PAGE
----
God Protect You: Grandma’s Necklace She Saved from the Holocaust
The pendant’s life-affirming message of hope gave her courage to embrace challenges throughout her life.
My grandmother risked her life for a cheap piece of costume jewelry she received when she was a baby. She smuggled it out of Nazi Europe in violation of strict rules that Jews not take jewelry with them as they fled.
My grandmother wearing the pendant
The little pendant had a picture of a cherub on one side and the words, in swirling gothic German letters, “Gott Schütze Dich” (God Protect You) on the other side. Though Grandma wasn’t particularly observant, she always felt that God was indeed her protector. That belief shaped her decisions for years to come.
In 1937, that meant deciding to leave Austria. Not everyone agreed with her. Grandma was a medical student at the University of Vienna. Her family was comfortable and she’d recently met a chemistry student who would one day become her husband.
My grandmother's school in Vienna. She’s second from left in front row. Many of the girls were passionate Nazis
“How can you give this all up?” Grandma was often asked. But she was confident. With her steadfast belief that God was watching out for her, the fear of the unknown didn’t daunt her and she made plans to leave.
Her University of Vienna ID photo
“If you find yourself on a runaway train,” she would tell people, “you’d be a fool not to get off.” She dropped out of college and took a two-year job as a servant in London. She tucked her “Gott Schütze Dich” pendant in a secret pocket in her coat, along with some money – another violation of Austrian law that would have had serious consequences if she’d been discovered – and left everything behind.
Two years later, on the eve of war, Britain wanted to send her back to Vienna. Inspired by her example, Grandma’s parents had obtained visas to America; they even got one for the chemistry student, my future grandfather. Unable to have my grandmother sign the visa application, they forged her signature. But the forgery had been discovered and the U.S. government officials would not let her in. And Grandma’s two-year visa to Britain was nearly up.
My great-grandmother's passport picture to leave Austria, with Nazi stamps
She devised a plan. Every day she visited the American embassy in London and asked for a meeting with the ambassador, Joe Kennedy. It was an audacious move. Grandma’s English was still poor, she was without connections, and in later years Ambassador Kennedy was notorious for allowing America’s quota for Jewish refugees to go unfilled during World War II. But she was single-minded in her determination, drawing confidence from the pendant she wore around her neck which reminded her that she was never alone.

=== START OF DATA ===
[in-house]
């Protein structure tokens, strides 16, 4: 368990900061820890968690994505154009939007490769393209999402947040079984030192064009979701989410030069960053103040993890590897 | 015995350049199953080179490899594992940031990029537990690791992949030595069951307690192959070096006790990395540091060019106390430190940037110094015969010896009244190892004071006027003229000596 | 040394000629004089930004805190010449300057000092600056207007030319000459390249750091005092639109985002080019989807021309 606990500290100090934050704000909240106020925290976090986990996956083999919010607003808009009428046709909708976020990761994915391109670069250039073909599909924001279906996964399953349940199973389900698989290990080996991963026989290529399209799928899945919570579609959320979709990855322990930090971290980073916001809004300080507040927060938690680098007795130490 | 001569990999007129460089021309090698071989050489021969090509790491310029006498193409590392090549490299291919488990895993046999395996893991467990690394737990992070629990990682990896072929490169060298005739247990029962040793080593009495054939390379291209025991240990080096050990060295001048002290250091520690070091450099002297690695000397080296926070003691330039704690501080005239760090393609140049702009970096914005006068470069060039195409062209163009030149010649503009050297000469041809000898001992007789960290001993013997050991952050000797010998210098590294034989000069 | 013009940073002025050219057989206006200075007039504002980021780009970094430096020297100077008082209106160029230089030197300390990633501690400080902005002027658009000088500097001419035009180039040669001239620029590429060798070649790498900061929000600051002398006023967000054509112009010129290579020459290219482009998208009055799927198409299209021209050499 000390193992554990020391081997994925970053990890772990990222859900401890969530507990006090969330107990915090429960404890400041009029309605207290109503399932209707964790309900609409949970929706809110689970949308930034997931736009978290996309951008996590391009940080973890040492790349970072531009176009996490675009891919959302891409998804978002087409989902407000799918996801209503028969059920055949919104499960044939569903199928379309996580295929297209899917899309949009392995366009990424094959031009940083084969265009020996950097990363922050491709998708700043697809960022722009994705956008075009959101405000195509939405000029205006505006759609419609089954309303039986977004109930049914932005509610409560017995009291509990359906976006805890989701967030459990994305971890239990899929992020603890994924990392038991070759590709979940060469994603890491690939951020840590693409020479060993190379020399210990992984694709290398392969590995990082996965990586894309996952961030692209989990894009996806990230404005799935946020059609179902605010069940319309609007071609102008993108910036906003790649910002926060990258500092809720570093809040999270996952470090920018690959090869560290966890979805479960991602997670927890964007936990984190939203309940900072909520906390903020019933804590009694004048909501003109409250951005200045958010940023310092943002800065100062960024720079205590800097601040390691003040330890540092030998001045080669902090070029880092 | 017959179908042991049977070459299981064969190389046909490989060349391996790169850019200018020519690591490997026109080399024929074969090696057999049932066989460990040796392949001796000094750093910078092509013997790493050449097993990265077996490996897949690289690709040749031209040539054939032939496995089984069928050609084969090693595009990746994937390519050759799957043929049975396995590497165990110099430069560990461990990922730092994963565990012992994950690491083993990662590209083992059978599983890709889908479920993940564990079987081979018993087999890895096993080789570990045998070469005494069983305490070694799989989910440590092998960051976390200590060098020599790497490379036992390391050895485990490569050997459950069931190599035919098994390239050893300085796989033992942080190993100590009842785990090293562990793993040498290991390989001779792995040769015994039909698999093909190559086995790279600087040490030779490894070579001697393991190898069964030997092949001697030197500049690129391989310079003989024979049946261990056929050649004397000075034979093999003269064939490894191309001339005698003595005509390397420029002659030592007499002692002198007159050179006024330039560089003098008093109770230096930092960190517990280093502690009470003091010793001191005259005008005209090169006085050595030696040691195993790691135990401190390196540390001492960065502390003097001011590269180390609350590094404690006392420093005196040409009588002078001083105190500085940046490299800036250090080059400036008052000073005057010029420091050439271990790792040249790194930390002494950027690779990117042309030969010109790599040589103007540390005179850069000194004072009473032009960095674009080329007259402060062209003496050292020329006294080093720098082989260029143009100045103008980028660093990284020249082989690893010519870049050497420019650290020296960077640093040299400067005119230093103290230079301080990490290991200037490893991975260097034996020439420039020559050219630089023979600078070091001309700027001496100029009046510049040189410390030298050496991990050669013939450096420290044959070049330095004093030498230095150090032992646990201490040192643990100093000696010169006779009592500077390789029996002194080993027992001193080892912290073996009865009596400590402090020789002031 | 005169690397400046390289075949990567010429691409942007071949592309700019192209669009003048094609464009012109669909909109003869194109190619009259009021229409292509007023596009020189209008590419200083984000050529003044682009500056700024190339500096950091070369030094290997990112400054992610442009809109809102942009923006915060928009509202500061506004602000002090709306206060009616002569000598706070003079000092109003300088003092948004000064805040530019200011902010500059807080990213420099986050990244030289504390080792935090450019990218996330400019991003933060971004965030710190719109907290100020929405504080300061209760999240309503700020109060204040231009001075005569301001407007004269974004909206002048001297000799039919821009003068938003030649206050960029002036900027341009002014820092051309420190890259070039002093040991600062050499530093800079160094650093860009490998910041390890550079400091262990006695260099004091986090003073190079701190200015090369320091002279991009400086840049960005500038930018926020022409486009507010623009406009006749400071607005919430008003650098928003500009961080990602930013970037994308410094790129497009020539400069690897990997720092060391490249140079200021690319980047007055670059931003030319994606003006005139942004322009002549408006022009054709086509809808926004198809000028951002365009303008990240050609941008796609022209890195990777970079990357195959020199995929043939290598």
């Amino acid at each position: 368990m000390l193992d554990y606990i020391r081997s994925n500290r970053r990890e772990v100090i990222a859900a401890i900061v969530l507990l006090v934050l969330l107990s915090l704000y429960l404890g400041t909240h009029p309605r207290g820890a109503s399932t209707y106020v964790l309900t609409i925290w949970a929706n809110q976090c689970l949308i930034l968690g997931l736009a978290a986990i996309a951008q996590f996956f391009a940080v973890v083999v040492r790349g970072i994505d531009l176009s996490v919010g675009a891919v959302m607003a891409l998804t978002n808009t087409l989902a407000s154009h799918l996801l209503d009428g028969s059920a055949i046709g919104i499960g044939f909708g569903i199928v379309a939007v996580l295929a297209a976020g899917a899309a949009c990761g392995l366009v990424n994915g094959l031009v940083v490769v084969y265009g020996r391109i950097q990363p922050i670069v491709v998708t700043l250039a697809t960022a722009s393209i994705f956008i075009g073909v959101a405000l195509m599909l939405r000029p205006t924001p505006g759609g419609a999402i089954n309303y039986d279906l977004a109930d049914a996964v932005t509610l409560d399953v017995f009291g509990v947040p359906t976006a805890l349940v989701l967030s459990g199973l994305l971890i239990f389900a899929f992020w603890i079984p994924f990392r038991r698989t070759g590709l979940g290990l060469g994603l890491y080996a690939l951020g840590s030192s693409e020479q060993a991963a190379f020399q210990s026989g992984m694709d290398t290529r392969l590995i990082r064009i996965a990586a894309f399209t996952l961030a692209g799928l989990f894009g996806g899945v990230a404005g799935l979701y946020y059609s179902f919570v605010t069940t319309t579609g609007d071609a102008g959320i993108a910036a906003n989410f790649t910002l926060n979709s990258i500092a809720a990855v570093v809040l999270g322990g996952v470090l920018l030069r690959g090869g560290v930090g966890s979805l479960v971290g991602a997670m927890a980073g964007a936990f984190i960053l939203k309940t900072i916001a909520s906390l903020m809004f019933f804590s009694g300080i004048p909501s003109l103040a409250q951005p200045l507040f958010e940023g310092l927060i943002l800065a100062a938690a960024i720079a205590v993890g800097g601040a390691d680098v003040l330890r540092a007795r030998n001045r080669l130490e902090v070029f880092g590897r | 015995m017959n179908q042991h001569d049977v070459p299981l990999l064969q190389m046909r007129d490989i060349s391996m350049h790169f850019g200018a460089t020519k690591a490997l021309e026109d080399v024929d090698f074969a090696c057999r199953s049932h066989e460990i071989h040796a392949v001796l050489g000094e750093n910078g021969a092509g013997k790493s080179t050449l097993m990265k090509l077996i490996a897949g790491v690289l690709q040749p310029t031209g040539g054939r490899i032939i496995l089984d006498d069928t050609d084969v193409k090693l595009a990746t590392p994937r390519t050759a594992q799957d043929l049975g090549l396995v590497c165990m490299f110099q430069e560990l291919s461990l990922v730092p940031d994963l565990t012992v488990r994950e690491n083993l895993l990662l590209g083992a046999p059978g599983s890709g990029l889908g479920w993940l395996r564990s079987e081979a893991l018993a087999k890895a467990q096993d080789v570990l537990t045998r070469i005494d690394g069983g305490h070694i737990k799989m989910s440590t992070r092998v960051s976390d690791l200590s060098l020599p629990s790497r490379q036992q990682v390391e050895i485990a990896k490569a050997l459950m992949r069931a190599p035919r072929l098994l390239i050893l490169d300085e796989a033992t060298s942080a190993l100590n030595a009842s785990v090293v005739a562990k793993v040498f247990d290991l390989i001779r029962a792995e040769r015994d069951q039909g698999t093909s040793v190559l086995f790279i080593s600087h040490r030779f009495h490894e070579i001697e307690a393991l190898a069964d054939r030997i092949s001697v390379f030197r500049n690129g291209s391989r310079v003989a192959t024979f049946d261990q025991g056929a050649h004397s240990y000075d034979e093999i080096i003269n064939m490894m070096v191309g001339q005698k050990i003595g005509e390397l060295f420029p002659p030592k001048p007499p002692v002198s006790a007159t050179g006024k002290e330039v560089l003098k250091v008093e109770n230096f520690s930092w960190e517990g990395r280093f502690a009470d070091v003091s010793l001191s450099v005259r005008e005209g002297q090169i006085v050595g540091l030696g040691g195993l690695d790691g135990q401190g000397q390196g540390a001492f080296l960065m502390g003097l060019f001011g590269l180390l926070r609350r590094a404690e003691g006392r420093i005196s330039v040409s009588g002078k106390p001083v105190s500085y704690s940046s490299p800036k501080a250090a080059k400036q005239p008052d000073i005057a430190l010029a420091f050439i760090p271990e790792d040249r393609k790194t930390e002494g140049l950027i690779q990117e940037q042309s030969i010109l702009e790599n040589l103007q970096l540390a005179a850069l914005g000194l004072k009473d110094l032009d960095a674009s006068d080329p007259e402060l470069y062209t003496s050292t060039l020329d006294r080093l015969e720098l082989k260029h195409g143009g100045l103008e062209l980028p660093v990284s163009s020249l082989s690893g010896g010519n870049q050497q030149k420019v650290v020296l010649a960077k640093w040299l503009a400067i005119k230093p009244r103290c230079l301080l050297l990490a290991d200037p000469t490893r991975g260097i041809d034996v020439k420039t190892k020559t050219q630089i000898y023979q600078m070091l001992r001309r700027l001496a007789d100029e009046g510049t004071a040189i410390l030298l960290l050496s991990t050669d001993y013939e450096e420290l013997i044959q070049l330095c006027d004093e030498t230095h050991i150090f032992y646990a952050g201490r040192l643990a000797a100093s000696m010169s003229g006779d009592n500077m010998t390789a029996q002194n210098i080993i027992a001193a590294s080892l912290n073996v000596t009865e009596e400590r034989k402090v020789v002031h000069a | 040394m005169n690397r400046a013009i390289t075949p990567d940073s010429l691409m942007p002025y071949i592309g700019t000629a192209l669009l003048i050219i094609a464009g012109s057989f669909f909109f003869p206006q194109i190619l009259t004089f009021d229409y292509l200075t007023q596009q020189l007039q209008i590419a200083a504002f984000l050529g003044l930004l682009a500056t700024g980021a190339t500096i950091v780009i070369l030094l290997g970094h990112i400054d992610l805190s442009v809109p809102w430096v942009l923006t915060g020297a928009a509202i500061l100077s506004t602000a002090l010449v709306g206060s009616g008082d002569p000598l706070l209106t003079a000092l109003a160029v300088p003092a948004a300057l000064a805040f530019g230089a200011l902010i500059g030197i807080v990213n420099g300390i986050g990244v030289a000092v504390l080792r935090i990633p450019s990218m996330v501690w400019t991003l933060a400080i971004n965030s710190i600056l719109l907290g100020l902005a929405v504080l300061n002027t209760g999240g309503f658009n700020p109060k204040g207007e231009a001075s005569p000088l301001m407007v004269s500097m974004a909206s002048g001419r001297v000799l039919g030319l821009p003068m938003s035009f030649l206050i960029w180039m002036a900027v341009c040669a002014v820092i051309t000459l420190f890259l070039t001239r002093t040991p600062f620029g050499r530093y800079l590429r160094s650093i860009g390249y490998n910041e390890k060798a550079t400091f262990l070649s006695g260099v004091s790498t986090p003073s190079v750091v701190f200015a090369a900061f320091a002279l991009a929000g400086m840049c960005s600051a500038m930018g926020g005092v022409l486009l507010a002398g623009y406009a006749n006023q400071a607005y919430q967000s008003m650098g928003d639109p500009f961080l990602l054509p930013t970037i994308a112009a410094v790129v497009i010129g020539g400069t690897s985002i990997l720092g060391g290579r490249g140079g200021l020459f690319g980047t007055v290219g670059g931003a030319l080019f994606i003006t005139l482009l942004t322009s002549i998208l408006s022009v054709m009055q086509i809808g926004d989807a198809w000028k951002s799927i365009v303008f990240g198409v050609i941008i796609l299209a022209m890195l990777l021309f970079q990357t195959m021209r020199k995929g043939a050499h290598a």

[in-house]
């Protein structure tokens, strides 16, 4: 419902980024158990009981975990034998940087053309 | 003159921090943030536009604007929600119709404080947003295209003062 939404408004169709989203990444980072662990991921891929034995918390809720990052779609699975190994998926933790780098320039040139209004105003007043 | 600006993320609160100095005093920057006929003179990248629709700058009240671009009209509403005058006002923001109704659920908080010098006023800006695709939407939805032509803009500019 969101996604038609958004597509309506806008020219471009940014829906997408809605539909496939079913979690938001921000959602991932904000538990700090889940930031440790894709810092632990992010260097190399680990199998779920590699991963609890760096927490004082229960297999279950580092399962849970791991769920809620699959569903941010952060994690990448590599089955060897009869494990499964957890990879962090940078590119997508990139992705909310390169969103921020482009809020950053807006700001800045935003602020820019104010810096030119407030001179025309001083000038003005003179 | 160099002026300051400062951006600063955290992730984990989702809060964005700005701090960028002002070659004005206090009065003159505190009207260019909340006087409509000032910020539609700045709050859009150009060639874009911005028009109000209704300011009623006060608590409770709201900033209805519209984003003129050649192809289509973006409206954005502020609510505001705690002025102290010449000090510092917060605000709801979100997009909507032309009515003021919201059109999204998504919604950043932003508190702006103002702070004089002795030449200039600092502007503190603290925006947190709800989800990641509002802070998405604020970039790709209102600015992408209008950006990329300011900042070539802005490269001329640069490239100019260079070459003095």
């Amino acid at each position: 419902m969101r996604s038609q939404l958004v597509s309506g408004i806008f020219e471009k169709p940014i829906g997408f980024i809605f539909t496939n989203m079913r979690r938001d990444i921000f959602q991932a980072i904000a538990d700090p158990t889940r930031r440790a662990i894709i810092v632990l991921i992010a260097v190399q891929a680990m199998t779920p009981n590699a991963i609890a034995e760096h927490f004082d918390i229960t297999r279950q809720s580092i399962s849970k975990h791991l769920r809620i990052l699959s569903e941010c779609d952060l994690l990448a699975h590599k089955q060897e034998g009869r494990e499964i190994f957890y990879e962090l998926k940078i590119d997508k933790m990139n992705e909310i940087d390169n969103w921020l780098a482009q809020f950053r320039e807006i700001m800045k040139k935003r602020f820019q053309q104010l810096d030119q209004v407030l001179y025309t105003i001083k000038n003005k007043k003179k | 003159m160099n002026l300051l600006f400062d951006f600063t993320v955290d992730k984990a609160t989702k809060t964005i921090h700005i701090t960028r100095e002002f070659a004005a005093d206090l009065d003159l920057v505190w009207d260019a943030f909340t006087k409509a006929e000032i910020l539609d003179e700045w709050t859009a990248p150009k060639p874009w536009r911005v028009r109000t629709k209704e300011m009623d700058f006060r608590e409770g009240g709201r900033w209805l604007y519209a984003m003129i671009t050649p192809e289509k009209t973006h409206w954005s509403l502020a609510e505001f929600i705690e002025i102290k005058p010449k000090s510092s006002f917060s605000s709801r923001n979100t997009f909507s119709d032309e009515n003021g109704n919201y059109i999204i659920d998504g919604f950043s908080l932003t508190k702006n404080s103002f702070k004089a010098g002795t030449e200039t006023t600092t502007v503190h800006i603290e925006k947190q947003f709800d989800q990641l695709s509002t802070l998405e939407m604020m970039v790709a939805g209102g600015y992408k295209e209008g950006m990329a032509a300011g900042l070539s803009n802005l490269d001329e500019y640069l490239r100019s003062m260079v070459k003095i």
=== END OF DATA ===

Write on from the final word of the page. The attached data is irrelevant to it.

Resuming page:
After weeks of requests, Grandma was shown into Joe Kennedy’s well-appointed office. Stumbling over her English, Grandma explained how her family had visas to the U.S., and how her mother felt no option but to fill in my grandmother’s application herself.
My grandmother, Francie Dubsky, in London where she worked as a servant 1937-1939
Ambassador Kennedy listened in silence, then leaned back, looked at Grandma and said the words that saved her life: “Alright Miss Dubsky, I’ll grant you your visa. America needs more girls with spunk like you.”
Life in the U.S. was hard but the same trust that Grandma showed when she was young never left her. She always felt that she wasn’t alone and that she’d somehow find the strength to confront the unknown challenges that faced her. She didn’t feel she was special; the fate of her friends and relatives in Europe showed her that sometimes there was no protection from evil. But Grandma was also keenly aware that it’s up to each of us to try to take advantage of all the opportunities in our lives.
Wedding photo of my grandmother Francie and grandfather Henry Alt
Soon after arriving in the U.S., the apartment Grandma shared with my grandfather and her parents was robbed. The few meager possessions these poor immigrants had were taken; my grandmother even lost her wedding ring. But her “Gott Schütze Dich” pendant wasn’t stolen and its words continued to shape the way Grandma looked at the world.
My grandparents with my father in Chicago 1944
It was important for her to join a Jewish community, something she insisted that my parents do so as well. “A family needs a synagogue,” I remember her explaining to my parents when I was a child. Grandma was fascinated by the Torah, and sometimes I went with her to her weekly classes where she’d explore Jewish texts. Grandma's fearless zest for life extended into every area, including the intellectual.
When my grandfather died at the young age of 42 in a tragic accident, my grandmother was able to find love a second time, marrying my step-grandfather when she was in her sixties. “I’ve had two wonderful marriages,” she once told me, explaining how she viewed both as presents from Above. No matter how difficult things might have been, she looked at the world as an amazing miracle in progress and never lost her wonder at it all.
My grandmother with her second husband Frank Weinman
With her second husband, Grandma was able to fulfill her lifelong passion to visit Israel. Long before Israel was the “Start Up Nation”, when it was still struggling economically and visiting the Jewish state was difficult, Grandma believed that it was the future of the Jewish people. She learned Hebrew and encouraged me to study it as well. She kept a large picture of Jerusalem on her apartment wall. When I was young Grandma told me she believed that one day most Jews in the world would live in Israel. It seemed so improbable at the time, but today it’s the reality.
Grandma lived through some of the most seminal events in Jewish history, including the Holocaust and the State of Israel. With her motto "Gotte Schütze Dich" she saw the presence of the Divine throughout her life.